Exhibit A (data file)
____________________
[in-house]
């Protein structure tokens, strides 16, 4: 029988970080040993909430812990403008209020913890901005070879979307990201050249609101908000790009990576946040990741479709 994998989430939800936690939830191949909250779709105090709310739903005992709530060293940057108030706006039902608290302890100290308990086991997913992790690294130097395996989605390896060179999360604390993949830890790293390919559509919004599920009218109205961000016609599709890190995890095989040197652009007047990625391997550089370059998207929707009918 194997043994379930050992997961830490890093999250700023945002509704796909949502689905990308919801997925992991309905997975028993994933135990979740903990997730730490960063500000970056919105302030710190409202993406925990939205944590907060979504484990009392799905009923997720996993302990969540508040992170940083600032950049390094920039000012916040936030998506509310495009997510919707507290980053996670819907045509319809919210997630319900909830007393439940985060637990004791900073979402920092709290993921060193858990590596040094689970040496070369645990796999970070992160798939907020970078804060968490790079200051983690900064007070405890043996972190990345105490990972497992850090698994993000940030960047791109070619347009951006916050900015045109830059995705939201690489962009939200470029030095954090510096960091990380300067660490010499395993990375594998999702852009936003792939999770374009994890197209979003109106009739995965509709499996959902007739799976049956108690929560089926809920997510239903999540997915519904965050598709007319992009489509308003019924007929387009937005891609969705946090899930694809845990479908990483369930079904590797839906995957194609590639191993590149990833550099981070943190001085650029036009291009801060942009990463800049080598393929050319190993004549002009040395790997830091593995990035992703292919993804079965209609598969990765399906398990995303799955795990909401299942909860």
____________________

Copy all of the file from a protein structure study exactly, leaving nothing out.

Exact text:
[in-house]
């Protein structure tokens, strides 16, 4: 029988970080040993909430812990403008209020913890901005070879979307990201050249609101908000790009990576946040990741479709 994998989430939800936690939830191949909250779709105090709310739903005992709530060293940057108030706006039902608290302890100290308990086991997913992790690294130097395996989605390896060179999360604390993949830890790293390919559509919004599920009218109205961000016609599709890190995890095989040197652009007047990625391997550089370059998207929707009918 194997043994379930050992997961830490890093999250700023945002509704796909949502689905990308919801997925992991309905997975028993994933135990979740903990997730730490960063500000970056919105302030710190409202993406925990939205944590907060979504484990009392799905009923997720996993302990969540508040992170940083600032950049390094920039000012916040936030998506509310495009997510919707507290980053996670819907045509319809919210997630319900909830007393439940985060637990004791900073979402920092709290993921060193858990590596040094689970040496070369645990796999970070992160798939907020970078804060968490790079200051983690900064007070405890043996972190990345105490990972497992850090698994993000940030960047791109070619347009951006916050900015045109830059995705939201690489962009939200470029030095954090510096960091990380300067660490010499395993990375594998999702852009936003792939999770374009994890197209979003109106009739995965509709499996959902007739799976049956108690929560089926809920997510239903999540997915519904965050598709007319992009489509308003019924007929387009937005891609969705946090899930694809845990479908990483369930079904590797839906995957194609590639191993590149990833550099981070943190001085650029036009291009801060942009990463800049080598393929050319190993004549002009040395790997830091593995990035992703292919993804079965209609598969990765399906398990995303799955795990909401299942909860």